From the Publisher
"Pamela Morsi is a perennial favorite for good reason...She writes the perfect feel-good read." -#1 New York Times bestselling author Susan Wiggs
"A light, breezy, going-down-easy story." -Publishers Weekly on The Bikini Car Wash
"Written with charm and style, Pamela Morsi books are filled with endearing characters you won't forget." -author Rachel Gibson
"Morsi's entertaining novel explores the rewards and challenges of marriage through the eyes of two memorable, relatable characters." - RT Book Reviews on The Bentleys Buy a Buick
Read an Excerpt
She stood with her parents near the aisle on the right side of the auditorium at Tulsa's Lake Grove Middle School. For the past eight years, Jesse had been seated on stage with the faculty. This year, her expectation was to be in the audiencespecifically, in the second row of the middle section, where "the families" sat. As the fiancée of the principal, Greg Wilkinson, that would have been the appropriate place for her. However, the reality was that she was no longer a faculty member or Greg's fiancée. Instead, she stood with her mother, stepfather and her brothers, smiling, smiling, smiling as the audience of students, parents and community leaders applauded and welcomed the new happy couple. Principal and Mrs. Greg Wilkinson. HER Greg Wilkinson.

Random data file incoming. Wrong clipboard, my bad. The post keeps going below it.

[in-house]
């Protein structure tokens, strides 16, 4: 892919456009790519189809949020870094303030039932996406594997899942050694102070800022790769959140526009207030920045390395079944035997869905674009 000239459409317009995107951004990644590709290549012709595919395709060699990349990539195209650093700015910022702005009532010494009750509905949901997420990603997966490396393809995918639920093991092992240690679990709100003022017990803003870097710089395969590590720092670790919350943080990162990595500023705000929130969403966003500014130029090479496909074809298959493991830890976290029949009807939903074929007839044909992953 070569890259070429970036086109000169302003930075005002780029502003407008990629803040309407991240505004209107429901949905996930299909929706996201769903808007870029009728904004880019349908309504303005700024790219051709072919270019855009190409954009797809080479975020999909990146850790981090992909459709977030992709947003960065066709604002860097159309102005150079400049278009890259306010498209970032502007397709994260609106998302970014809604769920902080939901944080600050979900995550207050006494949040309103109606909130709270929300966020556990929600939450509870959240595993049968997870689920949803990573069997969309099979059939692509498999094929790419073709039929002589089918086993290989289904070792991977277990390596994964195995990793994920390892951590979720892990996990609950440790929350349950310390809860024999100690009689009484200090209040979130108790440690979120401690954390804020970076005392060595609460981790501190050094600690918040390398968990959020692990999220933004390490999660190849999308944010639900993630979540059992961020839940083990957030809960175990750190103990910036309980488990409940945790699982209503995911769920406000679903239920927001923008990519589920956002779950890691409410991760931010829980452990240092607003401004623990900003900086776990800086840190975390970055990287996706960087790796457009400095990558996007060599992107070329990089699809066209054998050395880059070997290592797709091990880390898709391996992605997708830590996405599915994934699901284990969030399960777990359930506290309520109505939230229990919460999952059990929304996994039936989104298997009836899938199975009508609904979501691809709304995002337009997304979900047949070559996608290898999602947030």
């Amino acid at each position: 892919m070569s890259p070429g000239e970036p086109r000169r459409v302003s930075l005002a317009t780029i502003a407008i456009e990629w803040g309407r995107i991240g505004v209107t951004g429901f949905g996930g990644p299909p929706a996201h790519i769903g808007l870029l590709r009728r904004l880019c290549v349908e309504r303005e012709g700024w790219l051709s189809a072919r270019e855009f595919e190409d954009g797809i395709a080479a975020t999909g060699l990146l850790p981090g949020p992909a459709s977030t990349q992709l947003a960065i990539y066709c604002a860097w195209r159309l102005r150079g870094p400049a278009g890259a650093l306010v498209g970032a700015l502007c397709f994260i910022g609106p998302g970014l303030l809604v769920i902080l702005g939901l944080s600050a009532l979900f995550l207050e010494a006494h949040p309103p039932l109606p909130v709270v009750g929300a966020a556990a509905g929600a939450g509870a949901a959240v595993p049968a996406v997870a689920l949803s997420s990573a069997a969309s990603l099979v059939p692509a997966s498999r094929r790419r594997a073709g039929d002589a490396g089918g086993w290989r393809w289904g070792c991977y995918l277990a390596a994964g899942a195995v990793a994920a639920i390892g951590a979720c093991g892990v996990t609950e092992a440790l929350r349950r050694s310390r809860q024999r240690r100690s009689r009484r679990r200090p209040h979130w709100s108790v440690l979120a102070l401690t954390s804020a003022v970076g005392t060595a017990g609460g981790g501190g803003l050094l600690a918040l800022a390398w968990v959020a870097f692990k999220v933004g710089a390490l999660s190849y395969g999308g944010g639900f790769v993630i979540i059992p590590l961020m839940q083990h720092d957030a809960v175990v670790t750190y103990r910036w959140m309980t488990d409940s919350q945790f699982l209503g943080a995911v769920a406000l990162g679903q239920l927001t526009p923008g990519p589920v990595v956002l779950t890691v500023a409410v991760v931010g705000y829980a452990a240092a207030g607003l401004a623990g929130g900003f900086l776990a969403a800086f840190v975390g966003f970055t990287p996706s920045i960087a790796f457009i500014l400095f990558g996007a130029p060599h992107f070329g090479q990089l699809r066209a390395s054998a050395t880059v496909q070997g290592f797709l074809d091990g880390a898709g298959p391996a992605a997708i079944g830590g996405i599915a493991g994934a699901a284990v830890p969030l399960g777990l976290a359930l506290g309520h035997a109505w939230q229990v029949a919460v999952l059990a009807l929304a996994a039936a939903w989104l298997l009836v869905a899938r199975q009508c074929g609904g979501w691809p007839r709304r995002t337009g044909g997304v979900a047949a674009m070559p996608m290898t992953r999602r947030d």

"I'm just so happy for them. I'm just so very happy for them," Jesse had repeated time after time already this evening. She needed to keep the phrase right on the tip of her tongue. She was determined that no other words would come out of her mouth. Nothing like cruel, faithless, betrayer or even heartless dickhead! could be spoken. She couldn't let anyone guess how hurt she was.
Jesse glanced over at her mother. Patsy Thackery's smile was as broad as her daughter's and just as fake. Beyond Patsy, Jesse's stepdad, Roger, made no concession to pretense. His face was a thundercloud. The sight of his anger buoyed Jesse somehow. He was always on her side.
Only her brothers were unmoved by the real-life soap opera. Austin, who'd just turned thirteen, had described Greg as "a dud." And Ryan, who was eleven, had piped in, "Yeah, sis, next time pick a dude not a dud."
The two had laughed at their funny joke with enthusiasm. Jesse had managed a contrived chuckle. She deliberately sheltered the boys from her drama, her anger and her disappointment. This was their school and she didn't want to complicate their love for it simply because the principal had dumped their sister.
The traditional open house three weeks into the fall semester had been well attended by all the local families. They had toured the facilities, talked to the teachers, eaten half-stale cookies washed down by watery punch and now had been thoroughly welcomed, given a basic orientation and handed packets of material that most would never read.
Jesse had not expected to attend. In fact, except for maybe prison, a war zone or a frat party, she could hardly imagine any place she less wanted to be. But her brother Austin was being honored for winning the Summer Scholars science competition. As his big sister and science mentor, she felt obligated to see him accept his award. He wanted her there and Jesse would not allow her broken romance to keep her away. He sat beside her now, clutching his gold-colored trophy with the molded plastic microscope on top.
The ovation finally withered away and Greg thanked everyone for coming and then dismissed them as if the assembled crowd was just another classroom of kids lingering after the bell.